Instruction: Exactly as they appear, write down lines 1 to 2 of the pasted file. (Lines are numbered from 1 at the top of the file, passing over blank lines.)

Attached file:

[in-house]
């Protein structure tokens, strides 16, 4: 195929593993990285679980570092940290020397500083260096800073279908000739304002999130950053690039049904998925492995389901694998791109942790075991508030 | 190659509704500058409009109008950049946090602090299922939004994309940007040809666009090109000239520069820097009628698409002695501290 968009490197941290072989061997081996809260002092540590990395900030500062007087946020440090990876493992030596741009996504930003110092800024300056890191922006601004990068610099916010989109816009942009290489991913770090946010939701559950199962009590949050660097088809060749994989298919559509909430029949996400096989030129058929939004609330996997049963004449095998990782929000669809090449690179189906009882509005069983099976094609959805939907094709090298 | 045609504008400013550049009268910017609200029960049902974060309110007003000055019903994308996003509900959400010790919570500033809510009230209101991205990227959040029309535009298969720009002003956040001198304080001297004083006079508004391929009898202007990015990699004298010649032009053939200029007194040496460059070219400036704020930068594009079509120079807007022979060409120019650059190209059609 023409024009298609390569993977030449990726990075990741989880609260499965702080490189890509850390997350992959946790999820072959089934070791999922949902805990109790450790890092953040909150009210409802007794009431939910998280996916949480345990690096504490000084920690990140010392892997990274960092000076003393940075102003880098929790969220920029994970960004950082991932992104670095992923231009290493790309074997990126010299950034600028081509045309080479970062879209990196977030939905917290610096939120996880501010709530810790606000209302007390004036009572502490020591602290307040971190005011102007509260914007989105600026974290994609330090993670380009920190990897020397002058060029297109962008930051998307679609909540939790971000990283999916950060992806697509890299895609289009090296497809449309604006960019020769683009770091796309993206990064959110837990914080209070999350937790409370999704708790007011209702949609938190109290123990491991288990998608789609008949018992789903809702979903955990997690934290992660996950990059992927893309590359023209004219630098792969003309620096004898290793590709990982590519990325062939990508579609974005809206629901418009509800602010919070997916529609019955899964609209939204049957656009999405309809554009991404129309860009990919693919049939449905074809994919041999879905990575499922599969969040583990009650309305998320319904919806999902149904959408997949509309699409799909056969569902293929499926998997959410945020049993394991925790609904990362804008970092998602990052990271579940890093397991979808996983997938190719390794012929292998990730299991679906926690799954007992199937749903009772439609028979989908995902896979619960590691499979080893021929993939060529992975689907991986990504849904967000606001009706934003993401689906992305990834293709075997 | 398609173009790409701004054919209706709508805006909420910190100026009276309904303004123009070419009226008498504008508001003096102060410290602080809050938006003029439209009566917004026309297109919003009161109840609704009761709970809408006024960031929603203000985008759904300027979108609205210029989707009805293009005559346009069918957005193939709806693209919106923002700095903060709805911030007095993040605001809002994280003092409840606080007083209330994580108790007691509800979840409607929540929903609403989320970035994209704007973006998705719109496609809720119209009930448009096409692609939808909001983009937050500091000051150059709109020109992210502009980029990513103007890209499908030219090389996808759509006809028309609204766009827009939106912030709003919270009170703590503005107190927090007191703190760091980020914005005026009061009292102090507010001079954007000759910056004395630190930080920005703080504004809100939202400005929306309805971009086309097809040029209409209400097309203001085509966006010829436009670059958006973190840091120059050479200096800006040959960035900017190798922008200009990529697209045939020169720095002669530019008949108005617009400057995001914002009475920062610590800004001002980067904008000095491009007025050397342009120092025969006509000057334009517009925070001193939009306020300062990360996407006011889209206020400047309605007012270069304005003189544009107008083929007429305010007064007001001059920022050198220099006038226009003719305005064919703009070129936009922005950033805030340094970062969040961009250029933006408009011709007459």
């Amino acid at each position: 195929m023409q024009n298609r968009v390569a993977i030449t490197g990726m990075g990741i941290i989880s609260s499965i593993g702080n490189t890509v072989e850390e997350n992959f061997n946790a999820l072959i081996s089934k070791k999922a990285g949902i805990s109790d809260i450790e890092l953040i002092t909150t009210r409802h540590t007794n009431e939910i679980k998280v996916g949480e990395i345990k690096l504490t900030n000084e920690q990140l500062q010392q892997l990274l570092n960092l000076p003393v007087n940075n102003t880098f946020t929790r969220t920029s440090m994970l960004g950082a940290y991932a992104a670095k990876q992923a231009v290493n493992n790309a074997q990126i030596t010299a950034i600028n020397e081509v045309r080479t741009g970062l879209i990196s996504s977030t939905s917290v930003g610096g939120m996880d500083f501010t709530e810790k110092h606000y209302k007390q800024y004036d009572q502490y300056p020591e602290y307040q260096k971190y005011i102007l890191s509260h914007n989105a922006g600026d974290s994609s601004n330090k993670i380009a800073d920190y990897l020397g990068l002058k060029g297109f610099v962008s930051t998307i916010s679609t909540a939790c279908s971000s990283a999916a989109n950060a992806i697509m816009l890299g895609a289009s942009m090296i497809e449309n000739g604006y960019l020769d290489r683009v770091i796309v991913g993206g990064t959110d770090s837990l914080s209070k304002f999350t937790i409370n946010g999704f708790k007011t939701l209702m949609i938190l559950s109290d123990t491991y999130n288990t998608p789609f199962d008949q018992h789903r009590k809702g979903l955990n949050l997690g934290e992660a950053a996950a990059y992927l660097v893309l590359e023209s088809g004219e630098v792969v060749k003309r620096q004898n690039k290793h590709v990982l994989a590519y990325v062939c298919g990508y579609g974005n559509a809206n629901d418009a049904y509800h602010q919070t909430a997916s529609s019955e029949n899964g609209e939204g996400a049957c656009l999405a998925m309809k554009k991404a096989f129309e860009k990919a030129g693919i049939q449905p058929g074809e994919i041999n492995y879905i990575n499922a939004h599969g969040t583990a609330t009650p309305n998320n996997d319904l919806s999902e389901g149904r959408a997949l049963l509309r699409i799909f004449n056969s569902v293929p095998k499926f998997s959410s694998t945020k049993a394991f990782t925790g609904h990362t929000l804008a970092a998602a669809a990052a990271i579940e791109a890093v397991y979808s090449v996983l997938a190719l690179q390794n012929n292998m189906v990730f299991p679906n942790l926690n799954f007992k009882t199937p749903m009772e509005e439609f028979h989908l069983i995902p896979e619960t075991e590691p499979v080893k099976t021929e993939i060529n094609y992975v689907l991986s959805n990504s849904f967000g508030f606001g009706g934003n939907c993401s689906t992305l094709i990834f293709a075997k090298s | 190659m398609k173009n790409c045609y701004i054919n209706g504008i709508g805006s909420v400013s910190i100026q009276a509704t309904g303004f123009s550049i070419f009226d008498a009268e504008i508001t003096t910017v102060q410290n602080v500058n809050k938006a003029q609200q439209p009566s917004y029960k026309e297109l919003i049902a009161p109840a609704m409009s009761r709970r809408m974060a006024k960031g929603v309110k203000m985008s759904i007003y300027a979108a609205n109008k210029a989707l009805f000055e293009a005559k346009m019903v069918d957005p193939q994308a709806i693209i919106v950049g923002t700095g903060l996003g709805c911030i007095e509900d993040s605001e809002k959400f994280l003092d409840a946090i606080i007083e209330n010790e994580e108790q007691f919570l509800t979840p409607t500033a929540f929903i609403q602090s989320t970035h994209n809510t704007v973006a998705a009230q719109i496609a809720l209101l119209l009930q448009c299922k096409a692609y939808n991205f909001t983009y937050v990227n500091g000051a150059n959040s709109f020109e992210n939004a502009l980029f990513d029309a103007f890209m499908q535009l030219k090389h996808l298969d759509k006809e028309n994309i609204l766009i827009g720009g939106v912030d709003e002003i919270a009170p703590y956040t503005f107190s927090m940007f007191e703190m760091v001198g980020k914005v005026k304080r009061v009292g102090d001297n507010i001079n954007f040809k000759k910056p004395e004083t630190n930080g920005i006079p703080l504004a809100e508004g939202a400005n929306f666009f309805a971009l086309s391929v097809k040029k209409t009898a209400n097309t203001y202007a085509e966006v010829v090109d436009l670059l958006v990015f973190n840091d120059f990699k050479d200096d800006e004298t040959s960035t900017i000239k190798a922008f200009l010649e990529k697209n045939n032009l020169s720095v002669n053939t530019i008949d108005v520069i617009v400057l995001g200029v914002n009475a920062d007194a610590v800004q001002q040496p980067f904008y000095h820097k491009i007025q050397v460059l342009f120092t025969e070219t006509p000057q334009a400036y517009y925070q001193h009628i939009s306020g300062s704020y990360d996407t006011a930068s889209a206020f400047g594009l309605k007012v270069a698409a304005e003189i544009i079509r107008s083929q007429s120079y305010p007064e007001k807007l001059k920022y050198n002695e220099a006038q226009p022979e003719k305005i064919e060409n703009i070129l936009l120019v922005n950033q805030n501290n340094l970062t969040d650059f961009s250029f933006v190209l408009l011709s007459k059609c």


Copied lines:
[in-house]
């Protein structure tokens, strides 16, 4: 195929593993990285679980570092940290020397500083260096800073279908000739304002999130950053690039049904998925492995389901694998791109942790075991508030 | 190659509704500058409009109008950049946090602090299922939004994309940007040809666009090109000239520069820097009628698409002695501290 968009490197941290072989061997081996809260002092540590990395900030500062007087946020440090990876493992030596741009996504930003110092800024300056890191922006601004990068610099916010989109816009942009290489991913770090946010939701559950199962009590949050660097088809060749994989298919559509909430029949996400096989030129058929939004609330996997049963004449095998990782929000669809090449690179189906009882509005069983099976094609959805939907094709090298 | 045609504008400013550049009268910017609200029960049902974060309110007003000055019903994308996003509900959400010790919570500033809510009230209101991205990227959040029309535009298969720009002003956040001198304080001297004083006079508004391929009898202007990015990699004298010649032009053939200029007194040496460059070219400036704020930068594009079509120079807007022979060409120019650059190209059609 023409024009298609390569993977030449990726990075990741989880609260499965702080490189890509850390997350992959946790999820072959089934070791999922949902805990109790450790890092953040909150009210409802007794009431939910998280996916949480345990690096504490000084920690990140010392892997990274960092000076003393940075102003880098929790969220920029994970960004950082991932992104670095992923231009290493790309074997990126010299950034600028081509045309080479970062879209990196977030939905917290610096939120996880501010709530810790606000209302007390004036009572502490020591602290307040971190005011102007509260914007989105600026974290994609330090993670380009920190990897020397002058060029297109962008930051998307679609909540939790971000990283999916950060992806697509890299895609289009090296497809449309604006960019020769683009770091796309993206990064959110837990914080209070999350937790409370999704708790007011209702949609938190109290123990491991288990998608789609008949018992789903809702979903955990997690934290992660996950990059992927893309590359023209004219630098792969003309620096004898290793590709990982590519990325062939990508579609974005809206629901418009509800602010919070997916529609019955899964609209939204049957656009999405309809554009991404129309860009990919693919049939449905074809994919041999879905990575499922599969969040583990009650309305998320319904919806999902149904959408997949509309699409799909056969569902293929499926998997959410945020049993394991925790609904990362804008970092998602990052990271579940890093397991979808996983997938190719390794012929292998990730299991679906926690799954007992199937749903009772439609028979989908995902896979619960590691499979080893021929993939060529992975689907991986990504849904967000606001009706934003993401689906992305990834293709075997 | 398609173009790409701004054919209706709508805006909420910190100026009276309904303004123009070419009226008498504008508001003096102060410290602080809050938006003029439209009566917004026309297109919003009161109840609704009761709970809408006024960031929603203000985008759904300027979108609205210029989707009805293009005559346009069918957005193939709806693209919106923002700095903060709805911030007095993040605001809002994280003092409840606080007083209330994580108790007691509800979840409607929540929903609403989320970035994209704007973006998705719109496609809720119209009930448009096409692609939808909001983009937050500091000051150059709109020109992210502009980029990513103007890209499908030219090389996808759509006809028309609204766009827009939106912030709003919270009170703590503005107190927090007191703190760091980020914005005026009061009292102090507010001079954007000759910056004395630190930080920005703080504004809100939202400005929306309805971009086309097809040029209409209400097309203001085509966006010829436009670059958006973190840091120059050479200096800006040959960035900017190798922008200009990529697209045939020169720095002669530019008949108005617009400057995001914002009475920062610590800004001002980067904008000095491009007025050397342009120092025969006509000057334009517009925070001193939009306020300062990360996407006011889209206020400047309605007012270069304005003189544009107008083929007429305010007064007001001059920022050198220099006038226009003719305005064919703009070129936009922005950033805030340094970062969040961009250029933006408009011709007459």